Pirates Notebook: McCutchen, Jones rookie of the year candidates?


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SAN FRANCISCO -- Here's a notion that may not have crept into many thoughts about these Pirates:

Not one, but potentially two Pirates candidates for Rookie of the Year.

Granted, it remains early in the formative season, if not careers, of center fielder Andrew McCutchen, 22, and outfielder-first baseman Garrett Jones, 28. It is a race where St. Louis' Colby Rasmus, Arizona's Gerardo Parra and Milwuakee's Casey McGehee have put up impressive numbers over a sample of time longer than, say, a month or two. Yet there is no denying the haste with which McCutchen and Jones have tread upon their statistical company.

McCutchen entered last night against the Giants at AT&T Park third among National League rookies and fourth in the majors overall with a .287 batting average. He was second to Parra in triples and second to McGehee in slugging percentage, third in stolen bases and extra-base hits, fifth in total bases and on-base percentage, and seventh in RBIs. In considerably shorter time, he was second to Rasmus and Colorado's Dexter Fowler in multi-hit games, and he already owned the longest hitting streak by a major-league rookie thus far at 13 games.

Jones, meantime, has rapidly surged into second in major-league rookie homers with 10, and, perhaps surprisingly, his four stolen bases already rank sixth among NL rookies.

"Absolutely," Pirates manager John Russell said of the two potential rookie of the year candidates from different ends of the spectrum, McCutchen a rising ex-first-rounder and Jones the five-year Class AAA player. "They're both doing well."

And then Russell made a salient point about the hitters around McCutchen and Jones:

"Theoretically, you can look at a lot of [these] guys as kind of rookies."

Truth be told, the Pirates' lineup that started last night included four batters with barely a half-season of major-league at-bats on the resume and three others with barely two full seasons' worth.

Jones began last night with 161, counting both the Pirates and the 2007 Twins. McCutchen had 195, Steve Pearce 204 and Delwyn Young 324. Then came Brandon Moss with 505, Andy LaRoche with 641 and Ryan Doumit with 1,161. That's seven of your eight position players totaling the equivalent of half-dozen full seasons of experience.

"That's part of the growing pains we're going through offensively and team-wise, guys who haven't had that many at-bats at the major-league level," Russell added. Yet that makes the accomplishments of the two rookies even more impressive -- they've done it surrounded by players roughly the same level of experience, and they've separated themselves quickly. "To see what Garrett's done with a limited amount of at-bats. Same thing with Andrew. He's done really well for being his first go at it. That's something to say for both of them."

They will struggle. In fact, McCutchen already endured a small dose of offensive travails, and bounced back.

"Andrew went through a little period there where he wasn't swinging the bat as well. The reactions [young players normally] show as far as: Do they change their approach or over-swing or get tentative... ? I thought Andrew came out of it well. It wasn't an extended period of time, but I think he regrouped really nicely. Garrett will go through this. Every hitter in baseball goes through it.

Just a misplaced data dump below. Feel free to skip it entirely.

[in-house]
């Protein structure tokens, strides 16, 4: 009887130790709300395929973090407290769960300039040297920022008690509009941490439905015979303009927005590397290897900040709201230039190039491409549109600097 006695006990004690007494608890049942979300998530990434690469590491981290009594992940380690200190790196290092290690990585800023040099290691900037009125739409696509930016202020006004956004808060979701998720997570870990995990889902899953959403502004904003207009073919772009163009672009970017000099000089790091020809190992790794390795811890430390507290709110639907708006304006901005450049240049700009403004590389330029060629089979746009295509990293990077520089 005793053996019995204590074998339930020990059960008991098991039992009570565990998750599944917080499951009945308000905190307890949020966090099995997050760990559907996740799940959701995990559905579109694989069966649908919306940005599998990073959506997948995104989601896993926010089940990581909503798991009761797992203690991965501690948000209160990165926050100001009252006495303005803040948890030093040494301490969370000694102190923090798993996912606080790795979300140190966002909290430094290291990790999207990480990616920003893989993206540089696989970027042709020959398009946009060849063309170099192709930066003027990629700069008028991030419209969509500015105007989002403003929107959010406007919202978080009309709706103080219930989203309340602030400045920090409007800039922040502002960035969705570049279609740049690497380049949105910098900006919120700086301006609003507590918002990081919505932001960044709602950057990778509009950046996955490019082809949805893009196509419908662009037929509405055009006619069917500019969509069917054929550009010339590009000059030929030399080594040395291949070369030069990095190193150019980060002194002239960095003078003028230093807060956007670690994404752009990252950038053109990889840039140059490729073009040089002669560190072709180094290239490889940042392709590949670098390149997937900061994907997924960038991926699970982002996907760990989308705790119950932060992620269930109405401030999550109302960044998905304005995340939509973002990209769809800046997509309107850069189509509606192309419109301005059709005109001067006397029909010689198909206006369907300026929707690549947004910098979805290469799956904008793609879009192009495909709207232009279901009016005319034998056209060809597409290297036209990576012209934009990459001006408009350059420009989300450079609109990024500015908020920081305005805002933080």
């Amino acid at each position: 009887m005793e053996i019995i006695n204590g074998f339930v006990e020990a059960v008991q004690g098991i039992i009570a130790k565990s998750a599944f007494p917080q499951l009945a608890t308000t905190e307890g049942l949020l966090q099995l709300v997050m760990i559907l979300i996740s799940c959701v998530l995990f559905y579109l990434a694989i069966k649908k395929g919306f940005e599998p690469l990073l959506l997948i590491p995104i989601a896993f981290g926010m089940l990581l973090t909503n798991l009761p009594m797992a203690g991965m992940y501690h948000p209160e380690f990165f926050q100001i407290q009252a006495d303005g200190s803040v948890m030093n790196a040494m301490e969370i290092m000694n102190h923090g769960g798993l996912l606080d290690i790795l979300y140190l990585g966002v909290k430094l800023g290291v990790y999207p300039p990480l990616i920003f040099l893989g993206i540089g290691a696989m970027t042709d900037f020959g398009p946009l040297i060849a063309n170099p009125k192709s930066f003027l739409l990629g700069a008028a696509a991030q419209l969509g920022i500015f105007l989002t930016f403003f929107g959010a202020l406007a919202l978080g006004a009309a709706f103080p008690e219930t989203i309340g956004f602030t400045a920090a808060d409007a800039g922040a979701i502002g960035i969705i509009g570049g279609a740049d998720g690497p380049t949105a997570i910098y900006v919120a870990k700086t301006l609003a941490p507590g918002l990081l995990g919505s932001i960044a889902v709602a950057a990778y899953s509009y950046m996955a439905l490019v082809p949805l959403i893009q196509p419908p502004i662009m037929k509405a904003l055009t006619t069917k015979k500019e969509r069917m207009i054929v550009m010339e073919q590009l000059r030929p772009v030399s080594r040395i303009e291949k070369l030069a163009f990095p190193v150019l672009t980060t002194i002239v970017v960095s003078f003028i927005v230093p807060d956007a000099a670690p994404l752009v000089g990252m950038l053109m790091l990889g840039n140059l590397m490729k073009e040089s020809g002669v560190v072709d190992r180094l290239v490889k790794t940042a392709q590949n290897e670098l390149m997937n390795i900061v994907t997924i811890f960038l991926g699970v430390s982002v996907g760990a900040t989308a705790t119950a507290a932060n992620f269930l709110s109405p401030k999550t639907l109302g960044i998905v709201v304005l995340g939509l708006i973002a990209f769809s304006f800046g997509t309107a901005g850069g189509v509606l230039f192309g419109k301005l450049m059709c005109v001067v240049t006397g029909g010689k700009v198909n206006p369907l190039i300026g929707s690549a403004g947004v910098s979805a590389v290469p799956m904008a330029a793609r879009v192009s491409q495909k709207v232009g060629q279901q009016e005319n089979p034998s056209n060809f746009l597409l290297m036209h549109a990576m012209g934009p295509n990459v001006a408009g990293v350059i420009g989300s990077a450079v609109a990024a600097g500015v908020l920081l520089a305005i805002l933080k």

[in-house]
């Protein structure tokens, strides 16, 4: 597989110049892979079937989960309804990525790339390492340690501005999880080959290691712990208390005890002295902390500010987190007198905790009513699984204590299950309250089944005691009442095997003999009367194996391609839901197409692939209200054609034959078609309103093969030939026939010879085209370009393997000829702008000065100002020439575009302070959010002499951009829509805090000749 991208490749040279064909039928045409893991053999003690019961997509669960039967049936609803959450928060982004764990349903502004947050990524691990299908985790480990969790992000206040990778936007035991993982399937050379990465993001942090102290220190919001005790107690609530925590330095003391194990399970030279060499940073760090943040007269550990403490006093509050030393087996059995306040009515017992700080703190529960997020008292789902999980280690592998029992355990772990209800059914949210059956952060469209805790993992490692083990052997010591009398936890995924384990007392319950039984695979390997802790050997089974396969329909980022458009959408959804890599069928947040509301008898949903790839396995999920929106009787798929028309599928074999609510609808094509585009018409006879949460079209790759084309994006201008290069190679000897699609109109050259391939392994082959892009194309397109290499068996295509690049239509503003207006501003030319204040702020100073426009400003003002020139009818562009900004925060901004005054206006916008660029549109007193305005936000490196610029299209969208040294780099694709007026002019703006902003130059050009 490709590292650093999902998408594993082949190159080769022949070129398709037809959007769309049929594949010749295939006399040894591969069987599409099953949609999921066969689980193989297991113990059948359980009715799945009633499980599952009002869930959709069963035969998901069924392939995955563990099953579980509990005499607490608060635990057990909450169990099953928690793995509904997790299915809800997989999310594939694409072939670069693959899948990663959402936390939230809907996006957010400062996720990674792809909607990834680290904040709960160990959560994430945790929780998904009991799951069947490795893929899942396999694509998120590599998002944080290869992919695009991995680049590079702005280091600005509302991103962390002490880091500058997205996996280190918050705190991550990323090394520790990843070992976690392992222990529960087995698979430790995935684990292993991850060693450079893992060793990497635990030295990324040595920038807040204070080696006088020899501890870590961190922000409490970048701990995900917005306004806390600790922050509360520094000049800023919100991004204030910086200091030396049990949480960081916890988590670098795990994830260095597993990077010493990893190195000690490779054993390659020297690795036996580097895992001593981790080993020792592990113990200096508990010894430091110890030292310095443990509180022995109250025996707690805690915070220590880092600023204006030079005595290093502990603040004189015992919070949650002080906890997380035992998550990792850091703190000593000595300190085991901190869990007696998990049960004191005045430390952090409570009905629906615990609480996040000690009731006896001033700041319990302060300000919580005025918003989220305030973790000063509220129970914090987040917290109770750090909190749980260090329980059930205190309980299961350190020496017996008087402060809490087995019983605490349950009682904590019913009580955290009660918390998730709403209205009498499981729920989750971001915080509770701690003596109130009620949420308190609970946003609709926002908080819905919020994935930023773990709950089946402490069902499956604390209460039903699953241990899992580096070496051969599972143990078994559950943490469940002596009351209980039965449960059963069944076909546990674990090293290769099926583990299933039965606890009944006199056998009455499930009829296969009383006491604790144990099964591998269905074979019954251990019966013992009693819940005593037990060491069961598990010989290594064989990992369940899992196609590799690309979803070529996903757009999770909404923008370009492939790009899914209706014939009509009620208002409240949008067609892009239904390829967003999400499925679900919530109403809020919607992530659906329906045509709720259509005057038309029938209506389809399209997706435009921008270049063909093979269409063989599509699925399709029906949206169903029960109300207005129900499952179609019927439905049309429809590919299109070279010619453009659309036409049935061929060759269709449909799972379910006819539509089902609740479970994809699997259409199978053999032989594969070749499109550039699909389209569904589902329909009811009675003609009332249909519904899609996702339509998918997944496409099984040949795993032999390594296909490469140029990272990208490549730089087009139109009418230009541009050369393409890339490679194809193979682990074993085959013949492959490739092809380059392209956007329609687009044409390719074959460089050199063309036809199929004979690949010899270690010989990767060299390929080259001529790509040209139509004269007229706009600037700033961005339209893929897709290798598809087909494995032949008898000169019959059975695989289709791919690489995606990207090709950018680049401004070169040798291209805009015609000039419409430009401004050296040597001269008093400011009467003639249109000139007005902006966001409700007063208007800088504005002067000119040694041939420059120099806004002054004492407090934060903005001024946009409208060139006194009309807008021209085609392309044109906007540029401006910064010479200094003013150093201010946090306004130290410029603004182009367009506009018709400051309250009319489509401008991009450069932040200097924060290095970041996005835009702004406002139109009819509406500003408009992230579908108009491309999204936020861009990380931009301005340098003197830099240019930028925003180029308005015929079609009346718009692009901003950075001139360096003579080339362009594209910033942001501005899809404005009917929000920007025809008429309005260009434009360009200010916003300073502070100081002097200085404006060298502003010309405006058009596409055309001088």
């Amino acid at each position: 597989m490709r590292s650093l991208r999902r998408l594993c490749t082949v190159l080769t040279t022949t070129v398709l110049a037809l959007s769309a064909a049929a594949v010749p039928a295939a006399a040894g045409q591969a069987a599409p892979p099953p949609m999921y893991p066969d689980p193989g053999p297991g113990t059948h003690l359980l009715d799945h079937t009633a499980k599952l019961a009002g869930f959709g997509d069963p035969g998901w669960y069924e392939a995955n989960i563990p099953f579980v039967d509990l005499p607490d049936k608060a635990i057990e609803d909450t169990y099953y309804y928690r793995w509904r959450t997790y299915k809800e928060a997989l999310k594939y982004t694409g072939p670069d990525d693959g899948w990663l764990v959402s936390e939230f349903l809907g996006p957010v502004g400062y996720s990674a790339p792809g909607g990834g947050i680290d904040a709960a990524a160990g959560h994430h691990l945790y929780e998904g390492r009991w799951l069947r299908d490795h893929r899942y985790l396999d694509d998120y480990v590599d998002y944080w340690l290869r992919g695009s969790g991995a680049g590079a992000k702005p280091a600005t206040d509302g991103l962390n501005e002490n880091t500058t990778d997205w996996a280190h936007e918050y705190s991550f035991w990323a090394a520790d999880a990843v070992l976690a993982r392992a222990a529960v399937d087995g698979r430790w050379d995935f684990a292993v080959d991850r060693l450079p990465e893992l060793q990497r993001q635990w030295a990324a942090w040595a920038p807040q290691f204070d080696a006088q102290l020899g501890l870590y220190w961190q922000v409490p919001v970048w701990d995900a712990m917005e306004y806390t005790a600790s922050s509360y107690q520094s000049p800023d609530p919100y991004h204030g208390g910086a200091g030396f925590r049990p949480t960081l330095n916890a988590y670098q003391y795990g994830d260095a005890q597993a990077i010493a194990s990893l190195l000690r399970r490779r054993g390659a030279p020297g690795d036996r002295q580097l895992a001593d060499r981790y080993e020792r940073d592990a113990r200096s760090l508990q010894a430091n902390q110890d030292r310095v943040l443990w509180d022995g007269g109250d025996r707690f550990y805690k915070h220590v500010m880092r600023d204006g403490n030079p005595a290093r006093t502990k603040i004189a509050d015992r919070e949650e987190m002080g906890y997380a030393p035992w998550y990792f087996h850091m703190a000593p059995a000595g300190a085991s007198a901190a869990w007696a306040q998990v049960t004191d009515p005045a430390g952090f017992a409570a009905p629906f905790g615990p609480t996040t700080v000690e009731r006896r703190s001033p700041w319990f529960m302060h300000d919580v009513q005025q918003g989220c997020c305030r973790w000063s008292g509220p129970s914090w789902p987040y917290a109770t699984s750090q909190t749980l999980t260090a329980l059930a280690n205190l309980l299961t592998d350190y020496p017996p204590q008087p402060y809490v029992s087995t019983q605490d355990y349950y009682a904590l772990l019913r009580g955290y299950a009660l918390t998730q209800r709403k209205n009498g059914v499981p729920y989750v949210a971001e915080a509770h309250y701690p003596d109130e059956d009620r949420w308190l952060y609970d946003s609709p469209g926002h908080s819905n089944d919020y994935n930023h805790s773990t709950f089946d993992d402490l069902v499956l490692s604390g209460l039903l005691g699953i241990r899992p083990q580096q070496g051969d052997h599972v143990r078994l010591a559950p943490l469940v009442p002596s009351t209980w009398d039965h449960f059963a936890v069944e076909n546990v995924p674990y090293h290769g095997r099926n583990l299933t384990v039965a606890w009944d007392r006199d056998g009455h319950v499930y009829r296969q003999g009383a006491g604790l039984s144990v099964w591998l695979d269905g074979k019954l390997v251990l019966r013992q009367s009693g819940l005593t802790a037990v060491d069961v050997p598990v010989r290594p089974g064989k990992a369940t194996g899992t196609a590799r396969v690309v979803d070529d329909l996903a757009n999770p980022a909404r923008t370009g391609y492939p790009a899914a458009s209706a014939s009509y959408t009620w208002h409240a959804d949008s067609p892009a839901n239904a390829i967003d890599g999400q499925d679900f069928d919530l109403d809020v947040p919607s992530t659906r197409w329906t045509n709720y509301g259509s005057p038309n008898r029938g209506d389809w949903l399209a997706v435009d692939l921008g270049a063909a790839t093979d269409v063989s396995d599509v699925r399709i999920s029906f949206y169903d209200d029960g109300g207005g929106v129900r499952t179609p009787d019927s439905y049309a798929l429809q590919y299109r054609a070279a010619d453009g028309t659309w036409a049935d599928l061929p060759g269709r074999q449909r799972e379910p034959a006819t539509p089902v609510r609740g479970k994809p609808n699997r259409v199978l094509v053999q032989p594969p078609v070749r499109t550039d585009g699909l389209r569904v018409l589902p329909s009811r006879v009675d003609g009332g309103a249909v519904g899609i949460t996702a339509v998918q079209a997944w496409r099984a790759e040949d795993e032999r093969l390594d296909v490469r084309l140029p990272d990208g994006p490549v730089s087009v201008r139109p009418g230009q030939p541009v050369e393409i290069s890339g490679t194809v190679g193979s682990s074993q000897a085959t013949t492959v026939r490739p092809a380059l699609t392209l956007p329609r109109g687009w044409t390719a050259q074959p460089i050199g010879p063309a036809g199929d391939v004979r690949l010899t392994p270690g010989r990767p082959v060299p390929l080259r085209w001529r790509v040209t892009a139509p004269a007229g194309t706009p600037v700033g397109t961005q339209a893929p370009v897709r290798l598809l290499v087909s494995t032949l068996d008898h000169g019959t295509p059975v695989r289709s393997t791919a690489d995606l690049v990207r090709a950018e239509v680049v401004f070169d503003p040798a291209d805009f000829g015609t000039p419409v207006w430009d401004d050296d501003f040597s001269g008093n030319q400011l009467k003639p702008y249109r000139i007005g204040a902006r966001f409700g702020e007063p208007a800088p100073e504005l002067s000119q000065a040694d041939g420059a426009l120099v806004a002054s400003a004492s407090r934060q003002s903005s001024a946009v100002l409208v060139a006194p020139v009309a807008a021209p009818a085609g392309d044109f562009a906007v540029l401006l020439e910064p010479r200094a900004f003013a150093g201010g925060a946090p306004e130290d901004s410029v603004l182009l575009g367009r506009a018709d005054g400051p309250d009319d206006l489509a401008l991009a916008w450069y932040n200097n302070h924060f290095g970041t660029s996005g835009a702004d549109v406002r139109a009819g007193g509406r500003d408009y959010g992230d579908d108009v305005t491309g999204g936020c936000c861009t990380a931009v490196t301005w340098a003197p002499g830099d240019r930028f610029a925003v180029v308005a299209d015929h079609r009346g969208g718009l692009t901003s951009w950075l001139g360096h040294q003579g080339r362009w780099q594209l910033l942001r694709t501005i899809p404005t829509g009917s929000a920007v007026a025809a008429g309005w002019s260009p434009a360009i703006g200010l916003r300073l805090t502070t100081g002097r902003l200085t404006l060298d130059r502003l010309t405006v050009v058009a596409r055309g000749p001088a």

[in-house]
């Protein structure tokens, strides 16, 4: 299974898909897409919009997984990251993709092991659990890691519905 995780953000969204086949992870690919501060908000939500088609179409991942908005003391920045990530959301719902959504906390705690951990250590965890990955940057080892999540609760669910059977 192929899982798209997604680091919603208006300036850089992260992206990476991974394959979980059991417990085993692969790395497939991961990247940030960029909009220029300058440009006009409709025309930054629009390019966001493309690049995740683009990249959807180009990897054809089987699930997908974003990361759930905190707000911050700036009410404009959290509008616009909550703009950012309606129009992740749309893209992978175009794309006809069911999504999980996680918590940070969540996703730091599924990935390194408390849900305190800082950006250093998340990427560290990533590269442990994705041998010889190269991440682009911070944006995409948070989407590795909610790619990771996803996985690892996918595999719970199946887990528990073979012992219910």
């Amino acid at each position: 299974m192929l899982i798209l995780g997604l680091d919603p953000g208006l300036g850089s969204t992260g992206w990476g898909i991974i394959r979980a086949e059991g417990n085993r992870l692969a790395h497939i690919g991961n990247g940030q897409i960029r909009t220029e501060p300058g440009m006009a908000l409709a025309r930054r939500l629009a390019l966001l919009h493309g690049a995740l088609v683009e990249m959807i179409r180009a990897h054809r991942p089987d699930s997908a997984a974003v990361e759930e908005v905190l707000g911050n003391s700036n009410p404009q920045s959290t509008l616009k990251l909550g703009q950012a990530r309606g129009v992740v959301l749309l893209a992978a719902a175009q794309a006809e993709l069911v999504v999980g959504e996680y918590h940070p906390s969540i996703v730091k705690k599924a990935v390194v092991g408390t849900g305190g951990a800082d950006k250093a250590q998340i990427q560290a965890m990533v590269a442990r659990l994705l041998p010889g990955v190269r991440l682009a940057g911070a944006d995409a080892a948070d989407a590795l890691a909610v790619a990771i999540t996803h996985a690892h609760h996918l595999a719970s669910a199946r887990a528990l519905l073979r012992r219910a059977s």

"The low-maintenance of their swings is one of the things that is going to help both of them maintain, and hopefully their downtime isn't as long because they don't have a lot of movement [in their swings]. They're still able to do things. With Andrew's speed, he still has ways to get on base, beat out an infield single. And with Garrett's power, he still has the ability to fight a ball off and get it over the infield, or mishit balls and still be able to get hits. That's the nice thing about having a low-maintenance approach."

No love for Jones

Los Angeles Dodgers outfielder Andre Ethier won the National League player of the week award for which Jones was nominated. This despite the fact Jones had one more home run with three, two more total bases with 25 and the same RBIs with six -- though Ethier's batting average (.545), on-base percentage (.630) and slugging percentage (.893) were significantly higher. So nobody could contend it was a West Coast bias.

"I think he's still got a shot for player of the month," Russell said. "He obviously had a great week. I guess Ethier won it, and he had an outstanding week as well. You can't fault the decision. But it's nice to have a guy in the mix."

Said Jones with a shrug: "Just go for next week."

Buried treasure

• Freddy Sanchez, scratched from the initial lineup, sat out last night's game just two nights after missing one in Arizona. His left knee remains "sore and tender," he said. "It's been sore the last couple of days. So we're going to give it a day and night, lots of treatment and things like that."

• Russell remained noncommittal about the status of Virgil Vasquez, the No. 5 starter who has exited early in two of his past three starts and lost five consecutive. "He's still here," Russell said. "Like I said, it's still early. We've got some time to piece it together." With an off day Thursday, the Pirates could conceivably give Ross Ohlendorf his next-in-line start on Friday and then tonight's starter Paul Maholm on Saturday, resuming the rotation until needing a No. 5 starter Aug. 5 against Arizona.


Chuck Finder can be reached at cfinder@post-gazette.com . Catch more on the Pirates and join the discussion at the PBC Blog .


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